Smiling in the “City of Smiles”: Bacolod
by Danny Tariman
This was my family’s first time to set our feet in the City of Smiles, the nickname given to Bacolod City. We all are pretty excited to explore this new place to discover. This city is about 1 hour and 15 minutes ride by plane, south of Manila. It is located at the western side of Visayas group of islands in the Philippines.
The day before our departure, we were greatly troubled because our flight to Iloilo City (another destination we are going to) was canceled and we were told to re-book our flight. The plan was from Iloilo, we will take a fastcraft boat to Bacolod. We had some difficulty getting booked for the next earliest flight; as we were informed that we can fly at about 12 noon.
But God has the best plan for us because instead of landing in Iloilo, then taking a 1-hour boat ride to Bacolod, we were able to get a flight direct to Bacolod, as no cost to us!
We arrived Bacolod Airport (which is actually in Silay City, part of Metro Bacolod) at abour 5:30 in the morning. We were met by my smiling cousin (true to the name City of Smiles) at the airport. We swiftly drove to the city proper, passing though sugar plantations. It was a relief that after all the problems we encountered in our flight booking, we easily reached the city.
Our first stop, as we usually do when we visit places, is the local church. We visited San Sebastian Cathedral where we offered our thanksgiving and prayers to the Lord who had blessed us with a good trip. This is a centuries-old church which was built in 1882 reportedly from coral stones from the neighboring Guimaras Island. The interior is so beautiful, with arched ceiling. I had noticed that the 2 bells are not hanging at the belfry but are actually hung in a brick structure on the church yard.
St Pope John Paul Tower
This tower was built exactly on the spot where Pope (and now Saint) John Paul celebrated the Mass when he visited the City in 1981. This 7-story tower is located in the reclamation area at the fringes of SM City Bacolod. When we reached the top, we got an good, unobstructed view of the Bacolod seas.
At the ground floor are some of the memorabilia of the saint.
The St John Paul Tower standing on the exact spot where the Pope, and now a Saint, celebrated Mass in 1981
Capitol Ground and Lagoon
The provincial capitol of Negros is becoming a tourist destination. You can see the busyness in infrastructure developments from all sides: malls, and office buildings under construction. The stately capitol building stands as a good backdrop of the well-manicured lawn in front.
Fronting the grounds is a huge lagoon where golden statues of Malakas and Maganda are standing on each side. A good place to take photos!
On the sidewalk of the Capitol area, we bought from a cart vendor, a famous local fruit, not easily available in Manila, called “marang”. This fruit has a strong smell; it is prohibited to be brought inside our hotel room! The external of the fruit is like a jackfruit with finer “skin protrusions”. But the fruit! Oh, so exotic! It tastes very sweet; much different from jackfruit (langka) and durian. Its meat is soft and creamy sweet.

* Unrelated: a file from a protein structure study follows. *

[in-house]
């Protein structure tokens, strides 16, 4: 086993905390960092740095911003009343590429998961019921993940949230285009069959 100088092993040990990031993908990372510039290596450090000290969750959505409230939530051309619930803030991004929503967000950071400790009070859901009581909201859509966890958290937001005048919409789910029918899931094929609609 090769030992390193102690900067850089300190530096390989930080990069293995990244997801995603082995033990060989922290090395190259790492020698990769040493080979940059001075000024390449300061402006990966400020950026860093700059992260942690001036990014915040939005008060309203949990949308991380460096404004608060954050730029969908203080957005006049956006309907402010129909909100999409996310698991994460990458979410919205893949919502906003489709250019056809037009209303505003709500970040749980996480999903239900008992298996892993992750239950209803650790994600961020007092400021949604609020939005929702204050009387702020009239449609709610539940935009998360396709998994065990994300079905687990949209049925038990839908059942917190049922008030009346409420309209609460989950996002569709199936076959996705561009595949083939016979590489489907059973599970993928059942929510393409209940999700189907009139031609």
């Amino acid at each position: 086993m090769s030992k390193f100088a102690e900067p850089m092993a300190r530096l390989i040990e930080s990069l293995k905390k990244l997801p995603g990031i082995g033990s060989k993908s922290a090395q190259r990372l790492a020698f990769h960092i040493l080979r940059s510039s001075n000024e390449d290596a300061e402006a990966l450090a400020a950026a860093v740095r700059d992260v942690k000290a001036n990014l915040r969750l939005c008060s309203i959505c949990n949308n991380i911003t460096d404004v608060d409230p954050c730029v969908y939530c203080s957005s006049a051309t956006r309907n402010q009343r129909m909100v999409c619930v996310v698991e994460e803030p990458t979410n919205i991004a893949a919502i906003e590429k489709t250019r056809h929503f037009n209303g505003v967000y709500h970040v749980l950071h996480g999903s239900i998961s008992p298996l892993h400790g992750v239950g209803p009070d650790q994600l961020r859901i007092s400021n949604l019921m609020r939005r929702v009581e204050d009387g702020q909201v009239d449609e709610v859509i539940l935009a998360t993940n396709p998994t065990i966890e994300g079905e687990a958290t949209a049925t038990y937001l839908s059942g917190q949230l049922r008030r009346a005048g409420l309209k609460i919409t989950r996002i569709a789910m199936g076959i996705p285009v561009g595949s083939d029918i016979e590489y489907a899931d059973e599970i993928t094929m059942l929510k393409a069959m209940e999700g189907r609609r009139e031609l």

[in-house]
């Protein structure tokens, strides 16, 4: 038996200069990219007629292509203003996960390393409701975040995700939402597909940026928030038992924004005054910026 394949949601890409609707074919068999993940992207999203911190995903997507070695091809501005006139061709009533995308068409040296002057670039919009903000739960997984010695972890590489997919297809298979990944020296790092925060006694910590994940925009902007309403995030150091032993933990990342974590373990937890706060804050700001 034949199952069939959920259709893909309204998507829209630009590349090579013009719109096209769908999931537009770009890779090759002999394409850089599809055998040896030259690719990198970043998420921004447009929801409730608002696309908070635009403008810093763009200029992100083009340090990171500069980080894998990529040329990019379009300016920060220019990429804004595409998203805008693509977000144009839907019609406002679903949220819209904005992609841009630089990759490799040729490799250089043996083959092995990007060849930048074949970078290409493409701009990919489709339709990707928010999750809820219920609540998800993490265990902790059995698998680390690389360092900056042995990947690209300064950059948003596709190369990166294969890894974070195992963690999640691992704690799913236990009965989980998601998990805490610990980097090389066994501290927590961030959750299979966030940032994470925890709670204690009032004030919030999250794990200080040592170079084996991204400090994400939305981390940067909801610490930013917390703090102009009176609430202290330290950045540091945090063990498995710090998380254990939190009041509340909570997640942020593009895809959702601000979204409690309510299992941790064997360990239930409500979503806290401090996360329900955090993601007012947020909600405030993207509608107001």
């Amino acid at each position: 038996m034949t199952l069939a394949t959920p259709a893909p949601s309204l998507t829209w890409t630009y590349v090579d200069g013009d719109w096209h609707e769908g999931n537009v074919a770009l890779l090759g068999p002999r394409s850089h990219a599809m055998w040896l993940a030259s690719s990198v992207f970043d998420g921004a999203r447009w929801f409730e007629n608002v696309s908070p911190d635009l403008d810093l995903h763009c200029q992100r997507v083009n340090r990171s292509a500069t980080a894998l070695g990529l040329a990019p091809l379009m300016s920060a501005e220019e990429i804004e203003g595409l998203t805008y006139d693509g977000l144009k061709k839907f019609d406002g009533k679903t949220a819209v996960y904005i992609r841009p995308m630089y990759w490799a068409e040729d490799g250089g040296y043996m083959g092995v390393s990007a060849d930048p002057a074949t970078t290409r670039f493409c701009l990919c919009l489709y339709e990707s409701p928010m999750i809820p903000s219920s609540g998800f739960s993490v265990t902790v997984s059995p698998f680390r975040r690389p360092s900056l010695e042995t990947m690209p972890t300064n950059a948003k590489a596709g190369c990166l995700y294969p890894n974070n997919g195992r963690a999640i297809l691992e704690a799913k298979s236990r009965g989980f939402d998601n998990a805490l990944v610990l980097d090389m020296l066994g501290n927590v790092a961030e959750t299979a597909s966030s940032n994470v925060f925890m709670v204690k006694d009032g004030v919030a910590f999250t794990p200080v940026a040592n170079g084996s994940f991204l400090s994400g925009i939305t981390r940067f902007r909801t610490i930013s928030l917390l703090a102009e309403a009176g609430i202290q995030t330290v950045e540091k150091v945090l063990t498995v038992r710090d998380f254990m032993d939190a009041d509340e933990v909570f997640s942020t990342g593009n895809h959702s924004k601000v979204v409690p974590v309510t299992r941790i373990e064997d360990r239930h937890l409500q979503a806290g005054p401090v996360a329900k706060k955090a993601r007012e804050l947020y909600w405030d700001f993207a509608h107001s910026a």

It was good that the museum is open on Saturdays! Haha! Our tour of this place gave us an insight of the historical past of the Negros Island. It showcased murals depicting the pre-colonial life and culture of the island and its people. It had artifacts from various period of its history. It also has toy collection reportedly worth millions of pesos, according to our museum guide.
We were fortunate also the hear and watch at the lobby, a practice of budding classical music performers: a young soprano, and a young tenor who was also playing an old piano.
The Manokan, or in English “place of chicken” is a row of restaurants near the reclamation area fronting a mall. All of these restaurants offer almost the same dish, the Bacolod Inasal – vinegar-marinated chicken, grilled on charcoal, basted with achuete that brings out a yellow-color. The dish is usually served without the usual spoon-and-fork because the guests are expected to eat by hand. This is a must-try for visitors of the city.
We had our first lunch at Aida’s along the Manokan row of restaurants. The place has ‘carinderia’ ambiance. What caught my attention in this place aside from the tasty Bacolod chicken, are the masks on display. The masks are the ones worn during the Maskara festival in the city
We also went to Calea bakeshop. This is a must for a city visitor: very delicious cakes of various recipes, at very affordable price!
In the evening, we had dinner at Aboy’s: an excellent way to cap a day. It offers seafood, and other Filipino food. Good ambiance.
We bought some local goodies from Bong-Bong’s. Various flavors of the famous piaya, barquillos, napoles, butter scotch, and more! You have to taste napoles, a tasty bun topped with sugar icing. Really a treat for people who loves sweets. We bought the items from the factory outlet, rather from the shop at the city central. The good thing about this store is that it can pack your goodies “airport security ready”; really nice packing!
I would like to personally thank my cousin who was our guide in the whole trip and who also provided us the vehicle for our trip. I won’t mention his name; he is a senor officer of a local company owned by a Filipino business tycoon.